Sat. Jul 2nd, 2022

Blackrock Neurotech, a leader in brain-computer interface (BCI) device design, recently has announced a collaboration with Venice, CA-based software developer AE Studio. Blackrock’s MoveAgain BCI was recently granted breakthrough device designation by the Food and Drug Administration (FDA). AE Studio will bring their expertise to the software powering MoveAgain, enhancing the system’s machine learning models and algorithms to improve usage for patients.

To find out more, we spoke to Evan Coopersmith, AE Studio’s executive vice-president of data science.

 

Ruairi J Mackenzie (RM): You recently placed first in the Neural Latents Benchmark Challenge – what is this challenge?

 

Evan Coopersmith (EC): The Neural Latents Benchmark or “NLB” challenge brought together neuroscience and machine learning researchers in academia and industry. Its purpose was to challenge and assess the state-of-the-art in machine learning for identifying latent factors within neural data sets. Several datasets contained the activity of neurons in monkeys’ brains while they performed simple movement tasks to visual cues, similar to a video game.

 

Competitors were tasked with drawing inferences from electrodes placed in hundreds of neurons across five datasets. Put simply, given the activity of some number of neurons, can you use machine learning to predict the activity of nearby neurons that have gone missing from the data? Each model was deployed on neural data from different regions of the brain, recorded using Blackrock electrode arrays.

 

RM: How has the software powering brain implants improved over the last 14 years of their use in research? Can you give an example of something the software can do now that it couldn’t previously?

 

EC: In the world of software, progress hinges upon processing speed, feature development, and algorithmic advancement. To wit, the algorithm that Deep Blue deployed to beat Garry Kasparov at chess (brute force search) was likely centuries old. Victory became possible when processing speed was sufficient to allow those algorithms to be deployed in the context of a game with a ticking clock.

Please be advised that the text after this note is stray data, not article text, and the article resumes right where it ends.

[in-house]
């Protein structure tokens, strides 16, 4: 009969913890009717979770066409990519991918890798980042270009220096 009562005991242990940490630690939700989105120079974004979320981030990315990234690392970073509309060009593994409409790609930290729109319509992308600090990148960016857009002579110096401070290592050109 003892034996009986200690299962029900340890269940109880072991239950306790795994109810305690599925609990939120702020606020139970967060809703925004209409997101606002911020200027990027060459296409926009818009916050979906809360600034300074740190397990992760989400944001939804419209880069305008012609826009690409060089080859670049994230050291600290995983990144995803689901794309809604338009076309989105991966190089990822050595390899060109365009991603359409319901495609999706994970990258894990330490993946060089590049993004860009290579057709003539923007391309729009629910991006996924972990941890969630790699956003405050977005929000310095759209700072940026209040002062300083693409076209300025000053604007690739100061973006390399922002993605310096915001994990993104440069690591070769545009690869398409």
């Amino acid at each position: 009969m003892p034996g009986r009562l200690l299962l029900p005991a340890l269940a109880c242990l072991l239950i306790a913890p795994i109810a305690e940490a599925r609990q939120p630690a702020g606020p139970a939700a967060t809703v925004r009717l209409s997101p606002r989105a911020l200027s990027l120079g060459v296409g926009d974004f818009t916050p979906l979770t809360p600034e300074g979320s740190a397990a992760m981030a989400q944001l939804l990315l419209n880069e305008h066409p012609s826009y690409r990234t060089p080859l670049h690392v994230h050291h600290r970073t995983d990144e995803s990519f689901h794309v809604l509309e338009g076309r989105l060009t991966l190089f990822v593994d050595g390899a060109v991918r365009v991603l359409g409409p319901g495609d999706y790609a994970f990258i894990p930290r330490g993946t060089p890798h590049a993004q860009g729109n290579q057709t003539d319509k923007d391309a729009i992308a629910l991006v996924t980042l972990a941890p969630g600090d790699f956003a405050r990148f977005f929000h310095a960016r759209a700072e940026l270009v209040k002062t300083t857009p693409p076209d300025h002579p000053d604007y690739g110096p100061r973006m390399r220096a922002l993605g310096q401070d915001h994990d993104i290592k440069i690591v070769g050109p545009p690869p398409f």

In the world of BCI, fourteen years ago, implementation of artificial neural networks for decoding patterns in data was complex, cumbersome, and the execution of those algorithms was slow. For an individual moving an artificial limb with their thoughts or turning their thoughts into text, processing delays limit the utility of the tool (imagine thinking about moving your arm and your arm reacting 10 minutes later). Now, near-real-time decoding is plausible.

 

RM: What will the collaboration between AE Studio and Blackrock mean for patients?

 

EC: This collaboration ensures that the patient experience is the best it can be. It ensures that patients spend the maximum amount of time communicating and creating, and a minimal amount of time calibrating or training the system. This is made possible by the state-of-the-art in the hardware space, paired with industrial best practices for software development and machine learning. The repeatability, robustness and productionalization of software that has allowed AE to deliver extraordinary products for clients and internal projects is now being applied to the finest neuroscience models academic researchers have produced over the past decades.

 

RM: As BCIs become more widely available, it is easy to see how updates to their software could leave initial users behind. How can software in BCIs be protected against becoming obsolete as technologies advance?

EC: The simplest answer is that software lives outside of the human skull, and thus, software can be updated to improve processing speed and performance for existing hardware. It means flexibility in the applications available to the user and adapting to the ever-changing state of the brain and the hardware that access those states. More broadly, like all technologies, there will be progress between the first adopters and those who succeed them. Still, Blackrock’s hardware has shown to be performant for over two decades. Now software updates can occur in your car, so why not your BCI?

 

Evan Coopersmith was speaking to Ruairi J Mackenzie, Senior Science Writer for Technology Networks



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